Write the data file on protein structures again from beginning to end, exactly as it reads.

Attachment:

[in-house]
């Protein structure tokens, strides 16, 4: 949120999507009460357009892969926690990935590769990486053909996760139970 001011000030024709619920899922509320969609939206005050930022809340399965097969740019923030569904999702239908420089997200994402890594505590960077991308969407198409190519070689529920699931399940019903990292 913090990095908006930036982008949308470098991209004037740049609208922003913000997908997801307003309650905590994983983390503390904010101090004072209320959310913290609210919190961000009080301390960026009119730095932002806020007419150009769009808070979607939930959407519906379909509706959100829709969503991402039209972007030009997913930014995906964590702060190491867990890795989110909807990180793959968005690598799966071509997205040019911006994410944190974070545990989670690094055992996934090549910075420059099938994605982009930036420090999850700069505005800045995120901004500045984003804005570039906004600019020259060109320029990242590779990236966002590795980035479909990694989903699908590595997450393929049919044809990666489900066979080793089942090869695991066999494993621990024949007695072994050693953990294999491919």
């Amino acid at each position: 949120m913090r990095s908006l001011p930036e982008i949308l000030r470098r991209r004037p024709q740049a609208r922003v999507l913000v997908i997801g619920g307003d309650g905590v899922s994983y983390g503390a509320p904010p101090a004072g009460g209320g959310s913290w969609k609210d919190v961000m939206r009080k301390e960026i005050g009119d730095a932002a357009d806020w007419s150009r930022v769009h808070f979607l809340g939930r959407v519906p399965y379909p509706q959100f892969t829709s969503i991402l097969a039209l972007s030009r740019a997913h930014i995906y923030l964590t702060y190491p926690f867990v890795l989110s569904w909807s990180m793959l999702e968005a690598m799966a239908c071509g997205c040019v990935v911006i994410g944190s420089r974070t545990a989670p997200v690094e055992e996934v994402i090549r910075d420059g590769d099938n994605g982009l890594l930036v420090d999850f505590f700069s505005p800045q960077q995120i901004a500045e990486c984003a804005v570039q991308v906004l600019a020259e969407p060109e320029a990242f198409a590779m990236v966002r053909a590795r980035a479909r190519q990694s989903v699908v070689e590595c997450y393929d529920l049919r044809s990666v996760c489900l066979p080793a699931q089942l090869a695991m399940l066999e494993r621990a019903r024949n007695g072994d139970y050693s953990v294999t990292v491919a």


[in-house]
């Protein structure tokens, strides 16, 4: 949120999507009460357009892969926690990935590769990486053909996760139970 001011000030024709619920899922509320969609939206005050930022809340399965097969740019923030569904999702239908420089997200994402890594505590960077991308969407198409190519070689529920699931399940019903990292 913090990095908006930036982008949308470098991209004037740049609208922003913000997908997801307003309650905590994983983390503390904010101090004072209320959310913290609210919190961000009080301390960026009119730095932002806020007419150009769009808070979607939930959407519906379909509706959100829709969503991402039209972007030009997913930014995906964590702060190491867990890795989110909807990180793959968005690598799966071509997205040019911006994410944190974070545990989670690094055992996934090549910075420059099938994605982009930036420090999850700069505005800045995120901004500045984003804005570039906004600019020259060109320029990242590779990236966002590795980035479909990694989903699908590595997450393929049919044809990666489900066979080793089942090869695991066999494993621990024949007695072994050693953990294999491919």
């Amino acid at each position: 949120m913090r990095s908006l001011p930036e982008i949308l000030r470098r991209r004037p024709q740049a609208r922003v999507l913000v997908i997801g619920g307003d309650g905590v899922s994983y983390g503390a509320p904010p101090a004072g009460g209320g959310s913290w969609k609210d919190v961000m939206r009080k301390e960026i005050g009119d730095a932002a357009d806020w007419s150009r930022v769009h808070f979607l809340g939930r959407v519906p399965y379909p509706q959100f892969t829709s969503i991402l097969a039209l972007s030009r740019a997913h930014i995906y923030l964590t702060y190491p926690f867990v890795l989110s569904w909807s990180m793959l999702e968005a690598m799966a239908c071509g997205c040019v990935v911006i994410g944190s420089r974070t545990a989670p997200v690094e055992e996934v994402i090549r910075d420059g590769d099938n994605g982009l890594l930036v420090d999850f505590f700069s505005p800045q960077q995120i901004a500045e990486c984003a804005v570039q991308v906004l600019a020259e969407p060109e320029a990242f198409a590779m990236v966002r053909a590795r980035a479909r190519q990694s989903v699908v070689e590595c997450y393929d529920l049919r044809s990666v996760c489900l066979p080793a699931q089942l090869a695991m399940l066999e494993r621990a019903r024949n007695g072994d139970y050693s953990v294999t990292v491919a």